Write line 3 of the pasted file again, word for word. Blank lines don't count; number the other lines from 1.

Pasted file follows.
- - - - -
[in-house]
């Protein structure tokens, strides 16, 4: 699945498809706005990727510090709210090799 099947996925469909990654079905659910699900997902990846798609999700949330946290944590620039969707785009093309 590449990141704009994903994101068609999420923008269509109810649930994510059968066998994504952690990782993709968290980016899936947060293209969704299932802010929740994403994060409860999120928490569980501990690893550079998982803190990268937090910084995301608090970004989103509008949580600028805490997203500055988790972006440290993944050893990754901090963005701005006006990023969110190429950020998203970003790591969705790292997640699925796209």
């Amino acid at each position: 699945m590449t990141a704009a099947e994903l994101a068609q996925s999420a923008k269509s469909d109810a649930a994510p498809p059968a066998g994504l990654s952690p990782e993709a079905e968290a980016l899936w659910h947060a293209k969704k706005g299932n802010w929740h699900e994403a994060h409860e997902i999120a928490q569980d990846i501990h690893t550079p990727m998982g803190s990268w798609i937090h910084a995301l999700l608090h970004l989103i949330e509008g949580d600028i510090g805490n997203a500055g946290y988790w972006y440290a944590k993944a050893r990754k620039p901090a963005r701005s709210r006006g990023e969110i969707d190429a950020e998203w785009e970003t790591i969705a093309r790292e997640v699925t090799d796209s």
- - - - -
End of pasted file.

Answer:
């Amino acid at each position: 699945m590449t990141a704009a099947e994903l994101a068609q996925s999420a923008k269509s469909d109810a649930a994510p498809p059968a066998g994504l990654s952690p990782e993709a079905e968290a980016l899936w659910h947060a293209k969704k706005g299932n802010w929740h699900e994403a994060h409860e997902i999120a928490q569980d990846i501990h690893t550079p990727m998982g803190s990268w798609i937090h910084a995301l999700l608090h970004l989103i949330e509008g949580d600028i510090g805490n997203a500055g946290y988790w972006y440290a944590k993944a050893r990754k620039p901090a963005r701005s709210r006006g990023e969110i969707d190429a950020e998203w785009e970003t790591i969705a093309r790292e997640v699925t090799d796209s």